There are plenty of locations worth visiting, too, if you want to take in a little more of what inspired Dracula. This includes St. Mary’s Church, a beautiful cliffside parish overlooking the harbor. Stroker chose Mr. Swales’ name, a character within the story who predicted terrible things on the horizon, from a tombstone written in the church’s accompanying graveyard. Oddly enough, it’s alleged that Humpty Dumpty’s gravestone can also be found within the same cemetery. He may or may not be real, may or may not be an egg, and may or may not be buried in Whitby. Thus, you may or may not choose to believe he’s under the ground near Mr. Swales. Either way, there’s seemingly no way to verify the rumor. The stone in question is downward-facing, oval-shaped, and has a faded inscription that is no longer readable.


While there are alternative methods for reaching St. Mary’s Church and its surrounding area, the most recommended route is via trudging up Whitby’s iconic 199 steps. This route was previously used as a way to test the faith of those who intended to worship. It should also be noted that the steps can become steep in parts, so it’s best to take your time at the more challenging points.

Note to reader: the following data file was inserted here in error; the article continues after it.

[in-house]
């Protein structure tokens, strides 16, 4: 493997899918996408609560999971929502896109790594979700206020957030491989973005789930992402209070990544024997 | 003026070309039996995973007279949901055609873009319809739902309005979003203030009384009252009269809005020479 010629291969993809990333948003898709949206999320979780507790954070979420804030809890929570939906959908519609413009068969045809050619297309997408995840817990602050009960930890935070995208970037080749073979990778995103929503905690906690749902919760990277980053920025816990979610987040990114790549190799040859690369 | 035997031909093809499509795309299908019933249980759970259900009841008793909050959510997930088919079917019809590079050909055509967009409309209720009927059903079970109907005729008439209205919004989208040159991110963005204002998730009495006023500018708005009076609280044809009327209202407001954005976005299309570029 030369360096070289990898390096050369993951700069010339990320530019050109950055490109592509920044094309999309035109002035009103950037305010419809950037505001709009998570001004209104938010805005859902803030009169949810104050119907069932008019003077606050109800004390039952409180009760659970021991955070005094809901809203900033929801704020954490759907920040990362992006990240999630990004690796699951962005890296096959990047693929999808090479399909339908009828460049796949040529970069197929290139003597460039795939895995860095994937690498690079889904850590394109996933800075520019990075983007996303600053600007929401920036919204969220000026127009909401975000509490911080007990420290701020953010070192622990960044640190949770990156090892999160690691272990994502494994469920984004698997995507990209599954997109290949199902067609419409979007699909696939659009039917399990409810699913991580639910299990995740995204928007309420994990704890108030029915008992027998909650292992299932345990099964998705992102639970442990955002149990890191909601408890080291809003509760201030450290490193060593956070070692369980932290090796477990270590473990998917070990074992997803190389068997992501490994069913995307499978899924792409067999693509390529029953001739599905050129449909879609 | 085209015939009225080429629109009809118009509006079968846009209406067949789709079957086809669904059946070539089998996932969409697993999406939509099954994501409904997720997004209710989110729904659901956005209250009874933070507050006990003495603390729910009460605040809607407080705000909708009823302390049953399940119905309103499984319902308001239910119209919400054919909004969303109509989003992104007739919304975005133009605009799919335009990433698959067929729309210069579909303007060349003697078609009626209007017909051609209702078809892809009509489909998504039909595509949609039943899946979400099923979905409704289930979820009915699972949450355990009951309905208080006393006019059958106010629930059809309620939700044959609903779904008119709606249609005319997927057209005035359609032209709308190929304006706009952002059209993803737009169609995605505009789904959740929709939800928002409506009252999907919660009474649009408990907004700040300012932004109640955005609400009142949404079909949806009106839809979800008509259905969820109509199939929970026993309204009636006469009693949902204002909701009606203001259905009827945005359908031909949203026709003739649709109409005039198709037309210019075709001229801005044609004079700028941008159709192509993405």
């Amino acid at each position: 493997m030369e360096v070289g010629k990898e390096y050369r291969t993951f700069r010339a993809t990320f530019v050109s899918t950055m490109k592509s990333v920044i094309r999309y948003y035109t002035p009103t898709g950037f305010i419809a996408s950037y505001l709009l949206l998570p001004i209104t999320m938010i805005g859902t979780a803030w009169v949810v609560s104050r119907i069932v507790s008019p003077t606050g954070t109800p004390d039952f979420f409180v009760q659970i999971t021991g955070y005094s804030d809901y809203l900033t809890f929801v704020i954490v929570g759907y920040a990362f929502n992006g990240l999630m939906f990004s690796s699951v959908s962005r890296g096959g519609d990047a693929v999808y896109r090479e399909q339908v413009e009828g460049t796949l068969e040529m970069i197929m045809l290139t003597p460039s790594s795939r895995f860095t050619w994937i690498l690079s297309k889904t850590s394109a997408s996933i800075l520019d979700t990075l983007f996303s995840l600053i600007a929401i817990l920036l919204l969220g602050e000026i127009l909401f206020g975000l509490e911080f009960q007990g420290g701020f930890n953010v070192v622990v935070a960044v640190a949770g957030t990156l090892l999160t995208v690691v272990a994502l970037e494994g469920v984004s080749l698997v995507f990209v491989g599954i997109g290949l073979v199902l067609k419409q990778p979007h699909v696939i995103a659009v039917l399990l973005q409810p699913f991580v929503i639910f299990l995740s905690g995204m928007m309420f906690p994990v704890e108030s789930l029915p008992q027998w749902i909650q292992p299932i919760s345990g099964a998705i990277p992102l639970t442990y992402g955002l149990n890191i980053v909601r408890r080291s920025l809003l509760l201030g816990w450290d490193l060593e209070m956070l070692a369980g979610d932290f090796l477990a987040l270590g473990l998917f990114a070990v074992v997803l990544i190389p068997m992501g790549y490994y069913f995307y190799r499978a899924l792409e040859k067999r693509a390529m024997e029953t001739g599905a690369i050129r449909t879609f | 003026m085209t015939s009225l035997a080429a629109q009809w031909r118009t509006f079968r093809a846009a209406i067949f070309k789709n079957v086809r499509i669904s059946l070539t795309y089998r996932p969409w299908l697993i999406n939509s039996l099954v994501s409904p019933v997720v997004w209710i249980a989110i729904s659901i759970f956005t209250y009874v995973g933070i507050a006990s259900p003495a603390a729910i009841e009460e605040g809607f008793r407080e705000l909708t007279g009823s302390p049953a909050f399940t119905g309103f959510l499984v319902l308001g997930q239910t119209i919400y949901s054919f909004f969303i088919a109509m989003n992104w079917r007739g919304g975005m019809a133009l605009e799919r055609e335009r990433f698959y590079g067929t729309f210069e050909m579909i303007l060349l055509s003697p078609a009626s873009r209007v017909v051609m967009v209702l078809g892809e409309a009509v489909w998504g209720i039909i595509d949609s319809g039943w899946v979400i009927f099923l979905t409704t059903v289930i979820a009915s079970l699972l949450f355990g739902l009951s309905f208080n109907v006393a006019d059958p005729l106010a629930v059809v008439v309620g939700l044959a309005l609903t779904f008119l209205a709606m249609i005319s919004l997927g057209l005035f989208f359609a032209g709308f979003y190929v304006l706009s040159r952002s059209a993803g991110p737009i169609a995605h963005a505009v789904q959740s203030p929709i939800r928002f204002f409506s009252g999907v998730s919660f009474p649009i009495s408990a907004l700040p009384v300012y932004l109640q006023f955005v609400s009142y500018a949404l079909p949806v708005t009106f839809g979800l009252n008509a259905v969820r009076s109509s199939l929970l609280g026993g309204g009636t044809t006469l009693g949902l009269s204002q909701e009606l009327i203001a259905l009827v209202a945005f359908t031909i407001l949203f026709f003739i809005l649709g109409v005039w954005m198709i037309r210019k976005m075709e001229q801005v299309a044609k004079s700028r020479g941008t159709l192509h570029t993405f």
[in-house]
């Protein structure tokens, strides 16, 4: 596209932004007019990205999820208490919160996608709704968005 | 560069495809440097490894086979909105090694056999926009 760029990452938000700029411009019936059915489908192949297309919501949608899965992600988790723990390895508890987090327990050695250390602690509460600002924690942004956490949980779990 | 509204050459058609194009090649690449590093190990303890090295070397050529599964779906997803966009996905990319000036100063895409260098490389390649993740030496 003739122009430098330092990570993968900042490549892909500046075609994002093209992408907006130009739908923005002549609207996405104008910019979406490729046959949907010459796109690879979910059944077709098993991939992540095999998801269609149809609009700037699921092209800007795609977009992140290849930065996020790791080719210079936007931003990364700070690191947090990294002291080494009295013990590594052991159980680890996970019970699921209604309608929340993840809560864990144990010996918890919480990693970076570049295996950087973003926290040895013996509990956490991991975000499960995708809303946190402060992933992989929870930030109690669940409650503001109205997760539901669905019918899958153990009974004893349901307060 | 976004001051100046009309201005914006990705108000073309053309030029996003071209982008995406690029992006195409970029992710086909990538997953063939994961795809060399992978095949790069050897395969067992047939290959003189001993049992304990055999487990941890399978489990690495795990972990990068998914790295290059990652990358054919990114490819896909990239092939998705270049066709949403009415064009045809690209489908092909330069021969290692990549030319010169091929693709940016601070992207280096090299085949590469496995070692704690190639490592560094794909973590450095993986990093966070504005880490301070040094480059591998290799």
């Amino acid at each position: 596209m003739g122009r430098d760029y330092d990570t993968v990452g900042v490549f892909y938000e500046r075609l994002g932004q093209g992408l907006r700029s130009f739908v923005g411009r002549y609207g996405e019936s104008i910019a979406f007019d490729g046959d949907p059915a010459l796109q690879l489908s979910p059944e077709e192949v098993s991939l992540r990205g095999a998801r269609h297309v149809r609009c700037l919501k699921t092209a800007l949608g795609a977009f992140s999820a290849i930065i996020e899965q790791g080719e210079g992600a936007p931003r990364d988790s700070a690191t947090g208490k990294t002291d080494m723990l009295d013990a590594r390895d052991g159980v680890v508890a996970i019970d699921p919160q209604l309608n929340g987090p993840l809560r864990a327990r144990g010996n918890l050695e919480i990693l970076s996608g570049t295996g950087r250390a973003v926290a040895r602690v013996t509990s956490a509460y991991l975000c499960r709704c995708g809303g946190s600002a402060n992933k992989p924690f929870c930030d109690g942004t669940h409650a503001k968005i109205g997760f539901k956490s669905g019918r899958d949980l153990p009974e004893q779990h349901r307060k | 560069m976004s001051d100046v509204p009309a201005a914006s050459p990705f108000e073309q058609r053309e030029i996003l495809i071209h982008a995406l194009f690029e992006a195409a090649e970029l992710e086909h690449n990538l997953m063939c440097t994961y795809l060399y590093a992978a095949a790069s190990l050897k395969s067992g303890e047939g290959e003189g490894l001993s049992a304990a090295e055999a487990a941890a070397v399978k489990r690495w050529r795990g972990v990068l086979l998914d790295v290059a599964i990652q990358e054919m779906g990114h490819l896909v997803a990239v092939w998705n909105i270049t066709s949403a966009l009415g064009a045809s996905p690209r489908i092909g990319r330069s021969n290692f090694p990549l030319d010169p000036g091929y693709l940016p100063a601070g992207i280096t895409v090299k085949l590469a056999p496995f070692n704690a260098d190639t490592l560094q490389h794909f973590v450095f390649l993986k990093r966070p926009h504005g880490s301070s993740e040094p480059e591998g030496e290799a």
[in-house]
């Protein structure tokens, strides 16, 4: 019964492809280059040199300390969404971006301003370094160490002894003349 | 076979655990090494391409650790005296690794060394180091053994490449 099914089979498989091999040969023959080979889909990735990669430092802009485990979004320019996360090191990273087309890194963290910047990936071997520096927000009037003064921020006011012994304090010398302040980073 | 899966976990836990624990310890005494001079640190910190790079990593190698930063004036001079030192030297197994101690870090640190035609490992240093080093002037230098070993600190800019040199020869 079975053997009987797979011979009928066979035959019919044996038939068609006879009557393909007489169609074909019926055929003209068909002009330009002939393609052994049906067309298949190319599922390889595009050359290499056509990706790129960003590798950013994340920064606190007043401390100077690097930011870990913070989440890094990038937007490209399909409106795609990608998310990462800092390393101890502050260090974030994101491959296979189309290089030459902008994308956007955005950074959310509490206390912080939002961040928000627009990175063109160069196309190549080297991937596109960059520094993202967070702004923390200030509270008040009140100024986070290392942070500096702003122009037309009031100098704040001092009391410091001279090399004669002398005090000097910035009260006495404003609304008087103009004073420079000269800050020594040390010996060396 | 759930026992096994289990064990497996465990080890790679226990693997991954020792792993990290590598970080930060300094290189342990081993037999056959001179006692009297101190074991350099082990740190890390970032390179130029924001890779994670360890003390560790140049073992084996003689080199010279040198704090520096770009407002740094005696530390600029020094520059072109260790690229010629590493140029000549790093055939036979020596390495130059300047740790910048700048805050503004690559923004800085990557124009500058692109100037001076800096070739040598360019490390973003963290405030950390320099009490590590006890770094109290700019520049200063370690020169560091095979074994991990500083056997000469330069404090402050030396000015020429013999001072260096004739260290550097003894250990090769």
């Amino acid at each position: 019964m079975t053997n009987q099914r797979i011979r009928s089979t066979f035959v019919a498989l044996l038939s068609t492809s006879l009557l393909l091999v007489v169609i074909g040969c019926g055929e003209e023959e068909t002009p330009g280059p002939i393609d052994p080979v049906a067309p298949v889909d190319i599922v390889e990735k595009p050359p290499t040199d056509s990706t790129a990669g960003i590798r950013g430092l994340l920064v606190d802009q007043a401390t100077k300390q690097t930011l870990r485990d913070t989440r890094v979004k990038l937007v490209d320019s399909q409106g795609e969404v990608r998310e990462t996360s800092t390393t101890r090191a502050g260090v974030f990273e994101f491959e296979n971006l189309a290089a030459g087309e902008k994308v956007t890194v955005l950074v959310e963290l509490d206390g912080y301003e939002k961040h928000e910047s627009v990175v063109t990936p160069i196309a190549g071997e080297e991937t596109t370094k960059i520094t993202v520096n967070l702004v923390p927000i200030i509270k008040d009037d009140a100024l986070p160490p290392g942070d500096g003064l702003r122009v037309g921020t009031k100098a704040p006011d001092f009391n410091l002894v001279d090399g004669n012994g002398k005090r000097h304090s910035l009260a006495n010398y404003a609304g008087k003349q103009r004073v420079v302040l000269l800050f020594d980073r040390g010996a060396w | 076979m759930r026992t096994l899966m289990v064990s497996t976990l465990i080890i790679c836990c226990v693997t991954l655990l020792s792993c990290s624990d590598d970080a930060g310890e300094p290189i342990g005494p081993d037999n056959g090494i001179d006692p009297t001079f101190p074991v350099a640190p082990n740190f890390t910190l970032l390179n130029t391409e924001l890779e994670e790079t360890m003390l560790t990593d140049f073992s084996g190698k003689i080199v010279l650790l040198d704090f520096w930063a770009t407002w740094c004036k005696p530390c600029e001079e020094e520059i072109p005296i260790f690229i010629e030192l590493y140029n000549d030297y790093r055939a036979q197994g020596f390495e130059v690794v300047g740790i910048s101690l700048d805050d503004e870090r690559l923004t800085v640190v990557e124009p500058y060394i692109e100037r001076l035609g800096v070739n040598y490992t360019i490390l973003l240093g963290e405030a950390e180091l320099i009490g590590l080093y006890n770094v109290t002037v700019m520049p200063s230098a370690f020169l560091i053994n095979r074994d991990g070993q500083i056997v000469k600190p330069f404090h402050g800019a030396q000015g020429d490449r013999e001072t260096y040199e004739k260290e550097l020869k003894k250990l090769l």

Finally, if you’re still yet to be convinced by Whitby, we truly believe the seaside town has some of the best fish and chips restaurants in the world, which can be tried at the Magpie Cafe. However, the eatery’s great food isn’t a secret to locals. So, you may be forced to queue for a little while, but the meal will definitely be worth the wait.


1. Leeds

The Corn Exchange in Leeds. Source: Wikimedia